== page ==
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MONTH IN REVIEW • NEWS ROUNDUP NEWSROUNDUP


pute could have broader effects on a


still-struggling global economy. Trade between the two Asian giants, estimated at more than US$340 billion, props up other regional economies and supply chains. Disruption in the supply of finished


goods manufactured in China – many utilizing Japanese parts and machines – could spur shortages and raise prices. Jap- anese exports to China fell 14% year-on- year in September amid the dispute, with car exports decreasing 44.5% annually.


A diplomatic exit


Te dispute has reemerged during sen- sitive political times. China is heading into a once-a-decade political transition, while simultaneously combatting slowing growth numbers and rising unemploy- ment. In Japan, poor approval ratings and a


standoff in parliament with the opposi- tion party threaten to throw Noda out of office. In these troubled times, leaders on both sides may be eager to allow nation- alistic sentiment to distract their people. Chinese leaders have bolstered anti-


Japanese sentiment in the past. In 2005, authorities tacitly supported an online petition calling on Beijing to oppose Japan’s membership on the UN Security Council until the country acknowledged historic crimes. Officials looked the other way as demonstrations turned into beat- ings and lootings, cracking down only as protestors turned to march toward Tiananmen Square. However, there are signs that both


countries are looking for an exit. New talks between senior officials suggest heads are cooling as both countries feel the economic effects. In an interview with Bloomberg in


mid-October, Noda struck a more concil- iatory note. “If our ties cool, particularly economic ones, then it isn’t a question of one or the other country suffering. Both countries lose out.”


ECONOMICS & TRADE China’s GDP growth slipped to 7.4% year-over-year in the third quarter, the seventh consecutive quarter of declining growth. Consumer prices rose just 1.9% in September, the slowest pace in two years, while producer prices hit a three- year low. However, the pace of retail sales, industrial production and fixed- asset investment growth each picked up in September, triggering speculation of a coming recovery. Industrial production expanded 9.2%, up from 8.9% in August, while retail sales grew 14.2%. Growth in fixed-asset investment, excluding rural households, improved to 20.5%. Trade figures also surpassed expectations, with exports reaching a monthly record of US$186.4 billion, a 9.9% gain on the previous year, and imports increasing 2.4%. The World Bank lowered its projected full-year 2012 growth rate for China from 8.2% to 7.7%. “China’s slowdown this year has been significant, and some fear it could still accelerate,” the World Bank report stated.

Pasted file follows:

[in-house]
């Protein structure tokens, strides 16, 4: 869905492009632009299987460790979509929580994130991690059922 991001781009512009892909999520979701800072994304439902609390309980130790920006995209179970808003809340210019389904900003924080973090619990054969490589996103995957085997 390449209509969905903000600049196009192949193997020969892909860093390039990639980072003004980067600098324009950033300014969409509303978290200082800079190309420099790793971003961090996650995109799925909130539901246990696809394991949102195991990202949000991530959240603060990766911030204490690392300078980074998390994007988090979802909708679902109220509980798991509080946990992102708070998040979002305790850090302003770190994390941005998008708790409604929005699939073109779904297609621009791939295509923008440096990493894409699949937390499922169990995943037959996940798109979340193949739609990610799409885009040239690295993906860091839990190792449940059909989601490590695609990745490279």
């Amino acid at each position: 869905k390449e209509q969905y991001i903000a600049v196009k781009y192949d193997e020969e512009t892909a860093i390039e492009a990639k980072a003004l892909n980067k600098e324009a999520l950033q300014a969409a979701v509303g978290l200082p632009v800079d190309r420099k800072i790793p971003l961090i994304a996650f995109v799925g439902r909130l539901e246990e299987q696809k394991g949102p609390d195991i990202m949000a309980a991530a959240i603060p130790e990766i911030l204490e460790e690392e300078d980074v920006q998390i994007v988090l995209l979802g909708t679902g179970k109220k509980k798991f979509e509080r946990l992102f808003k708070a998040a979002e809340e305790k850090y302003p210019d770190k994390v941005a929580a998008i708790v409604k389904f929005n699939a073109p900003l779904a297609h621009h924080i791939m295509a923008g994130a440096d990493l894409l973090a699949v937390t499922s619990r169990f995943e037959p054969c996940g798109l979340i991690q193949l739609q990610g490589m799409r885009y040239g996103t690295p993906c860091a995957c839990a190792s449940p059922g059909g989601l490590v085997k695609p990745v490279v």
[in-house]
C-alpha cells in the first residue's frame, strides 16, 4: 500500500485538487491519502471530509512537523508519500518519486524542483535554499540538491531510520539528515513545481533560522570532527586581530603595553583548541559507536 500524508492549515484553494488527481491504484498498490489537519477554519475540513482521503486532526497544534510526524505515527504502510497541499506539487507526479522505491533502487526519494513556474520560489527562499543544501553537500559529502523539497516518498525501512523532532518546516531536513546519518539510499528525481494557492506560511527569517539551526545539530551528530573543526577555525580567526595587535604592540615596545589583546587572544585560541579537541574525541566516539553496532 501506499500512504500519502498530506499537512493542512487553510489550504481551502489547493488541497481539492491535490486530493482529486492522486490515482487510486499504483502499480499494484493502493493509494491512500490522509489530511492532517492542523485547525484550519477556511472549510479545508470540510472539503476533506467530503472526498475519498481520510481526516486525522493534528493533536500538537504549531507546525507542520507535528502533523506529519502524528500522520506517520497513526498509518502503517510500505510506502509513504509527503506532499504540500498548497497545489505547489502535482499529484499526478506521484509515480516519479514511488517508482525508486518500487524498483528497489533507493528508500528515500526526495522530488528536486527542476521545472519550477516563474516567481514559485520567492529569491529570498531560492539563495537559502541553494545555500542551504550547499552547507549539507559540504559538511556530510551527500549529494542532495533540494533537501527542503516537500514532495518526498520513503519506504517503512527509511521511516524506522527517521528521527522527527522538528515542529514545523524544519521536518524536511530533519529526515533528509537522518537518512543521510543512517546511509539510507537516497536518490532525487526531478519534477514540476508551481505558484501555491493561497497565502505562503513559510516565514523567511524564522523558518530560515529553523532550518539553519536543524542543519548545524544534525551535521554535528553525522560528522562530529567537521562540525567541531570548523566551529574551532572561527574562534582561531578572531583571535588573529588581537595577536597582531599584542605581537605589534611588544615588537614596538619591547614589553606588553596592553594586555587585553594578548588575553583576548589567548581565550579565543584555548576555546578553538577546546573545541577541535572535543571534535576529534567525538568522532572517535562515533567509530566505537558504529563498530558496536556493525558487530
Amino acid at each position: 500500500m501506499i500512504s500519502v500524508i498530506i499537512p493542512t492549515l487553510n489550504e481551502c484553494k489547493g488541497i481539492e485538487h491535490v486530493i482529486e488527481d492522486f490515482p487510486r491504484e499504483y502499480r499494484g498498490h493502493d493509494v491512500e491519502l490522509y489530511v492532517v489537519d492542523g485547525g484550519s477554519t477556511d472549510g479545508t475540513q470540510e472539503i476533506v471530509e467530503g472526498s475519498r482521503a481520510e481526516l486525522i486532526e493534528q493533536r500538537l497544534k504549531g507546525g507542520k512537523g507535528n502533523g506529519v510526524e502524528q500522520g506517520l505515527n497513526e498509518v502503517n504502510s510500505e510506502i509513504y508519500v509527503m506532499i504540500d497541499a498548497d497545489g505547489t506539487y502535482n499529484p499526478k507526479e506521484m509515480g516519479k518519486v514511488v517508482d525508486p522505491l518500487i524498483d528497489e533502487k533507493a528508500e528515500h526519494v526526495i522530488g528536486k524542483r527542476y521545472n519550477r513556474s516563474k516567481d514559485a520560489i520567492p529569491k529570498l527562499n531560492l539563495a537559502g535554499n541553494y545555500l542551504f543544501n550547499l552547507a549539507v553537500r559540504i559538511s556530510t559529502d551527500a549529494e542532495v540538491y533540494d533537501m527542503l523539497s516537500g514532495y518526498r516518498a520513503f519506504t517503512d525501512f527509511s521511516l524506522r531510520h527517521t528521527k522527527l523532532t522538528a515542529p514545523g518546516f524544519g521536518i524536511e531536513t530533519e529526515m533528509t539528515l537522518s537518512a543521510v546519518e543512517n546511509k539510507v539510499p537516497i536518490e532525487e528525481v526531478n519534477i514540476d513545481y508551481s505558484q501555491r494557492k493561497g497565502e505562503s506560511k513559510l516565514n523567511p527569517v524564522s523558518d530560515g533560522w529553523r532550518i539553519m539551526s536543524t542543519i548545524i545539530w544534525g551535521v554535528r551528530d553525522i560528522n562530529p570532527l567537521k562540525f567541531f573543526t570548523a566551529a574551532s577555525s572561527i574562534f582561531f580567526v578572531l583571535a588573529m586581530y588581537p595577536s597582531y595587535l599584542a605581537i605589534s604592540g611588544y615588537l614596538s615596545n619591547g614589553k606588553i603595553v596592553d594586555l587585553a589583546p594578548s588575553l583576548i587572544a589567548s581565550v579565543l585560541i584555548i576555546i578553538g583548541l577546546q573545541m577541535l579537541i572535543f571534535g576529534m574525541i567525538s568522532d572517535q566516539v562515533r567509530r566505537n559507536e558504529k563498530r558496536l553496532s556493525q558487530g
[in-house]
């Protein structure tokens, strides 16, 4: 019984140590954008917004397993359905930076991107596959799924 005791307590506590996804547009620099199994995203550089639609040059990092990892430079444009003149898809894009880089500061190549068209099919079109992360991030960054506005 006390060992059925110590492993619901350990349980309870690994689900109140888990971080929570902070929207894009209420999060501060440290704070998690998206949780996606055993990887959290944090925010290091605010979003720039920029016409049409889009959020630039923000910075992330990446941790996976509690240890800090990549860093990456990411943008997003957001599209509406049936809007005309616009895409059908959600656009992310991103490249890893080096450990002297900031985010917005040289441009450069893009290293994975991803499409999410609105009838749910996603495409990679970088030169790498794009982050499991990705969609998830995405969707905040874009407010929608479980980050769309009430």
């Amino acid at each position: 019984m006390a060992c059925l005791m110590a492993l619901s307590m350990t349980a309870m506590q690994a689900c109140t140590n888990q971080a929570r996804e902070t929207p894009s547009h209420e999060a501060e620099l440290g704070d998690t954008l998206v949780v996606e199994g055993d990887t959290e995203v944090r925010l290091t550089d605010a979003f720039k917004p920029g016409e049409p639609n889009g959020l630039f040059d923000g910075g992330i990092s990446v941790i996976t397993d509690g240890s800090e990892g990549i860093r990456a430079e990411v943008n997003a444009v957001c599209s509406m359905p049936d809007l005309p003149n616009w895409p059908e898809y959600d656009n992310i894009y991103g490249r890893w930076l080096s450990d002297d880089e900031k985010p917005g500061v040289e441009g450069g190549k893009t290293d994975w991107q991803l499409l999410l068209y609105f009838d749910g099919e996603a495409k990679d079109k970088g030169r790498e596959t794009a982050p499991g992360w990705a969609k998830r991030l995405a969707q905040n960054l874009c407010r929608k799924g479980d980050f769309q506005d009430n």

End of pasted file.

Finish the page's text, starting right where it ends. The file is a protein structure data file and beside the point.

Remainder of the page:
CONSUMER Retail sales growth during the October National Day holiday slowed compared to last year, climbing 15% during the eight-day break, down from 17.5% growth during a seven-day holiday a year earlier. Nike reported a 12% decline in fiscal first- quarter profits, and its futures orders in China dipped for the first time since 2009. In comparison, Yum! Brands increased its annual profit forecast as a result of higher-than-anticipated earnings in the third quarter. Strong growth in China continued to drive sales and operating profits for the parent company of KFC, Taco Bell and Pizza Hut. China’s Lenovo overtook Hewlett-Packard as the world’s largest personal-computer maker. The company’s shipments accounted for 15.7% of the world’s PC shipments last quarter, ahead of the former No. 1 at


CHINA BY NUMBERS


Travelers on China’s highways on the first day of the October National Day holiday


8m 10 $1


Losses China’s biggest solar panel makers will suffer for every US$3 of sales this year


Estimated turnover of key positions in China’s political transition


70% Source: Xinhua, The New York Times, China Leadership Monitor, Xinhua, Mashable.com, Reuters


TAKING STOCK: The Shanghai Composite Index fell below 2,000 for the first time since 2009


15.5%, figures from market research firm Gartner showed. Bain & Co predicted that growth in China’s sales of luxury goods will slow to 8% this year from 30% last year, triggering a global slowdown in the market.


FINANCE & MARKETS The Shanghai Composite Index fell below 2,000 points for the first time since 2009, as the economic downturn weighed on stocks. Chinese banks lent US$99.5 billion in September, according to the central bank, down from US$112.5 billion in the month before and missing analysts’ expectations of roughly US$111.6 billion. M2, the broadest measure of money supply, jumped 14.8% year-on-year at the end of September. Reports citing anonymous bank officials said China’s top four banks were resisting government


Imaginechina


Imaginechina


CREDIT: achimh


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